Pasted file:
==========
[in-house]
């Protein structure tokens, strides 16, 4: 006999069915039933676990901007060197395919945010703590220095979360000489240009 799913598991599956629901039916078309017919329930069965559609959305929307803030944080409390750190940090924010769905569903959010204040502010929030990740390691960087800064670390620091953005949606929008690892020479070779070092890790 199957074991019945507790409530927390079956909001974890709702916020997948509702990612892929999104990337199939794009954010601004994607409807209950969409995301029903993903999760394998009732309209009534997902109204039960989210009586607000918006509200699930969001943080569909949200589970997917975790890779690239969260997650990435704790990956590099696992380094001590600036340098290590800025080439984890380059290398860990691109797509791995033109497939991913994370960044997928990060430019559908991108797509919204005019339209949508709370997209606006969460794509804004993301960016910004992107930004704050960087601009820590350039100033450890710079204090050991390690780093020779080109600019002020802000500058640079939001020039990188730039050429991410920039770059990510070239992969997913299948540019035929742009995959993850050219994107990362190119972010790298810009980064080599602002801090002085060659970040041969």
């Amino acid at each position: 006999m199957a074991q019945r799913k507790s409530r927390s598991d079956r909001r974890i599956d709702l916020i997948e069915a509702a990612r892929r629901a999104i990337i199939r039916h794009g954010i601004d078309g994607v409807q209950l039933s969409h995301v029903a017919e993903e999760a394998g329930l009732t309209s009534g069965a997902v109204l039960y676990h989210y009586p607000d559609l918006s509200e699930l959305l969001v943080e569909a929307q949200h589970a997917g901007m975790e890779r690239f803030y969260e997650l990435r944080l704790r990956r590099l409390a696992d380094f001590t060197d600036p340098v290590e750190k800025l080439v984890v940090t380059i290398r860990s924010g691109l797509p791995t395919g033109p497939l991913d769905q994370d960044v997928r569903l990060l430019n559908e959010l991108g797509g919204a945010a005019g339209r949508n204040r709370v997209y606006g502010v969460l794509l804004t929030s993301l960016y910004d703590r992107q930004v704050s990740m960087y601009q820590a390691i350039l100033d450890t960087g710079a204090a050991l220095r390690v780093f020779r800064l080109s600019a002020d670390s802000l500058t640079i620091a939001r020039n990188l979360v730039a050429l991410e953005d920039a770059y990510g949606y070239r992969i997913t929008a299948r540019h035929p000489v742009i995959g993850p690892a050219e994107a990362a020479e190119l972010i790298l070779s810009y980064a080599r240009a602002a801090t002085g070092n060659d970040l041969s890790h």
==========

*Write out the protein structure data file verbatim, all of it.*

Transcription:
[in-house]
């Protein structure tokens, strides 16, 4: 006999069915039933676990901007060197395919945010703590220095979360000489240009 799913598991599956629901039916078309017919329930069965559609959305929307803030944080409390750190940090924010769905569903959010204040502010929030990740390691960087800064670390620091953005949606929008690892020479070779070092890790 199957074991019945507790409530927390079956909001974890709702916020997948509702990612892929999104990337199939794009954010601004994607409807209950969409995301029903993903999760394998009732309209009534997902109204039960989210009586607000918006509200699930969001943080569909949200589970997917975790890779690239969260997650990435704790990956590099696992380094001590600036340098290590800025080439984890380059290398860990691109797509791995033109497939991913994370960044997928990060430019559908991108797509919204005019339209949508709370997209606006969460794509804004993301960016910004992107930004704050960087601009820590350039100033450890710079204090050991390690780093020779080109600019002020802000500058640079939001020039990188730039050429991410920039770059990510070239992969997913299948540019035929742009995959993850050219994107990362190119972010790298810009980064080599602002801090002085060659970040041969």
């Amino acid at each position: 006999m199957a074991q019945r799913k507790s409530r927390s598991d079956r909001r974890i599956d709702l916020i997948e069915a509702a990612r892929r629901a999104i990337i199939r039916h794009g954010i601004d078309g994607v409807q209950l039933s969409h995301v029903a017919e993903e999760a394998g329930l009732t309209s009534g069965a997902v109204l039960y676990h989210y009586p607000d559609l918006s509200e699930l959305l969001v943080e569909a929307q949200h589970a997917g901007m975790e890779r690239f803030y969260e997650l990435r944080l704790r990956r590099l409390a696992d380094f001590t060197d600036p340098v290590e750190k800025l080439v984890v940090t380059i290398r860990s924010g691109l797509p791995t395919g033109p497939l991913d769905q994370d960044v997928r569903l990060l430019n559908e959010l991108g797509g919204a945010a005019g339209r949508n204040r709370v997209y606006g502010v969460l794509l804004t929030s993301l960016y910004d703590r992107q930004v704050s990740m960087y601009q820590a390691i350039l100033d450890t960087g710079a204090a050991l220095r390690v780093f020779r800064l080109s600019a002020d670390s802000l500058t640079i620091a939001r020039n990188l979360v730039a050429l991410e953005d920039a770059y990510g949606y070239r992969i997913t929008a299948r540019h035929p000489v742009i995959g993850p690892a050219e994107a990362a020479e190119l972010i790298l070779s810009y980064a080599r240009a602002a801090t002085g070092n060659d970040l041969s890790h």